A Changing Epidemiology of Suicide? The Influence of Baby Boomers on Suicide Rates in the United States

Julie A. Phillips, Rutgers University

The increases in suicide among the middle-aged in the United States since 1999 suggest a changing epidemiology of suicide. Using data from 1935 to 2005, this paper applies an age-period-cohort analysis to determine the presence of cohort effects in shaping temporal patterns of suicide in the U.S. Special attention is paid to baby boomers, a birth cohort characterized by high rates of suicide in adolescence and now again in middle age. The analysis demonstrates that age, period and cohort effects are all important in determining suicide trends. However, net of age and period effects, the baby boomer cohort exhibits relatively low rates of suicide. Rather, boomers appear to have ushered in new patterns of suicide risk over the life course. Suicide rates begin to rise with boomers and subsequent cohorts exhibit increasingly higher rates of suicide once age and period effects are removed. Explanations for these patterns are considered.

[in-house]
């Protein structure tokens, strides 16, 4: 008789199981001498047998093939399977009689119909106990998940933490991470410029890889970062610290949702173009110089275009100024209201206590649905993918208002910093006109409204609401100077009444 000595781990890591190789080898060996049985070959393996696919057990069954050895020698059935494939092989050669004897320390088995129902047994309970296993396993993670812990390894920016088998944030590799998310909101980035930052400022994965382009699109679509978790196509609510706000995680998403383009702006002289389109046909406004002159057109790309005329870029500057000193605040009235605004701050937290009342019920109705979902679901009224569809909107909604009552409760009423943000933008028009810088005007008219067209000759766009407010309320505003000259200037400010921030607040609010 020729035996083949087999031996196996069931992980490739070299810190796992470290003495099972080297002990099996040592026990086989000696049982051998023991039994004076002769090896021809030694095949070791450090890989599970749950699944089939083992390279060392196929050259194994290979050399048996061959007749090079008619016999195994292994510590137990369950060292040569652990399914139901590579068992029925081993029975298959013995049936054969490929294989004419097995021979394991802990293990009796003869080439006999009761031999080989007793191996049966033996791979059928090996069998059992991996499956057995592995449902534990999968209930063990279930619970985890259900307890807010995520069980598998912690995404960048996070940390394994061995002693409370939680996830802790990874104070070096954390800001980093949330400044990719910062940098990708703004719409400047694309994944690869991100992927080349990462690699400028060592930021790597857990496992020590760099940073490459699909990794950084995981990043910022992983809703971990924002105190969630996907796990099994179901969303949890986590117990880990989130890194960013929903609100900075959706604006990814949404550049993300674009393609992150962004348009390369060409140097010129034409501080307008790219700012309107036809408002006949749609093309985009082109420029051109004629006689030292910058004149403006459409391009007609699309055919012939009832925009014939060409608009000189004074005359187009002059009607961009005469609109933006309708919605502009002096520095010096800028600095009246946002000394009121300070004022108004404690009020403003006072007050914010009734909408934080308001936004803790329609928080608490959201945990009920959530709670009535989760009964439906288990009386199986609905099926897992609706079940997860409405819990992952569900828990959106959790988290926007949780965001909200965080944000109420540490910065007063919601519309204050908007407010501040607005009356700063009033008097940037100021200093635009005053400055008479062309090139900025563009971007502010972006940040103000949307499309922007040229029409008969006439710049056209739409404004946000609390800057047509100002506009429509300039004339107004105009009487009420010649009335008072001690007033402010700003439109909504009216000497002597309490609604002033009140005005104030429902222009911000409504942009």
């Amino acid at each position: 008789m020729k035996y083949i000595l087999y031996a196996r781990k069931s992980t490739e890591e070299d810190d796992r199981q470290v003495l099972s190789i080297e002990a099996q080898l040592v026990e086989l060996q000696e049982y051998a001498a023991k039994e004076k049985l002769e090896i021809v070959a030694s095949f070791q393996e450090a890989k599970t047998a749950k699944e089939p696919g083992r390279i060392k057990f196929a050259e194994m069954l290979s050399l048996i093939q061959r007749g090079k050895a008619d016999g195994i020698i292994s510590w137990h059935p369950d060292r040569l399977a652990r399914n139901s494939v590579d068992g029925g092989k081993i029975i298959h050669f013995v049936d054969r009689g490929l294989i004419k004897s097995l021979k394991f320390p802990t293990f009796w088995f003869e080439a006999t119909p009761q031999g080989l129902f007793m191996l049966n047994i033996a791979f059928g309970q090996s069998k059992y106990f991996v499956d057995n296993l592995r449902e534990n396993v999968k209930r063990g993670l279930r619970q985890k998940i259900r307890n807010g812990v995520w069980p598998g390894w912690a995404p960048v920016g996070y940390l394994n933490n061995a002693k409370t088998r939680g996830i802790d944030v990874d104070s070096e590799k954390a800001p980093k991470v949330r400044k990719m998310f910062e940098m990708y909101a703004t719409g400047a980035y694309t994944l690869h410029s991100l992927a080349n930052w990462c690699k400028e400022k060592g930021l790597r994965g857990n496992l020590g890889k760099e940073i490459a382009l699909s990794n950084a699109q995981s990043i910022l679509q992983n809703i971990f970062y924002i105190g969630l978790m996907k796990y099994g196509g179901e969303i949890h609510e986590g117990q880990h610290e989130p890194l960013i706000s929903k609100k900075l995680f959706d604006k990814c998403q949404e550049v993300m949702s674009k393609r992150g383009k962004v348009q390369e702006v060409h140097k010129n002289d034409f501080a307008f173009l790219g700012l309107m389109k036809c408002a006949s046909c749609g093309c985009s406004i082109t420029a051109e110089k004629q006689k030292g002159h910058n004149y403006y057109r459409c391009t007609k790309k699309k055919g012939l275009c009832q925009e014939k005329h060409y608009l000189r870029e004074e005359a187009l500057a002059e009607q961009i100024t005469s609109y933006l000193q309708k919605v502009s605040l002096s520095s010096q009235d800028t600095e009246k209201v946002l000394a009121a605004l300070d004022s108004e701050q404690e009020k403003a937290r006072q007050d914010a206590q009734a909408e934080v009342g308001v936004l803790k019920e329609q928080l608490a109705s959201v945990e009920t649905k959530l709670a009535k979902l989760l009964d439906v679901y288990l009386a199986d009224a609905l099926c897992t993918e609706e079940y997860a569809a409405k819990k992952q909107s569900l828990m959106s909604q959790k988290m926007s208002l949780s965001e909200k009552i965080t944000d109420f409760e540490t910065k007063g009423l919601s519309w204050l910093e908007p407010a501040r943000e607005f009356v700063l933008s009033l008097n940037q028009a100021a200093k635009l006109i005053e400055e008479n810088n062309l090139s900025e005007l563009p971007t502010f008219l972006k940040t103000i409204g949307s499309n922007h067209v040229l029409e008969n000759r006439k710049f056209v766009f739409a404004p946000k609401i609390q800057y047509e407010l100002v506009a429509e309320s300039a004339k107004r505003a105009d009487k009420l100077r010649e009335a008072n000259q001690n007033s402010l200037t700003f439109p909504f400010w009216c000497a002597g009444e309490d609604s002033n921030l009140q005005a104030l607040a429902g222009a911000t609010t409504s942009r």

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Presented in Session 36: New Perspectives on Suicide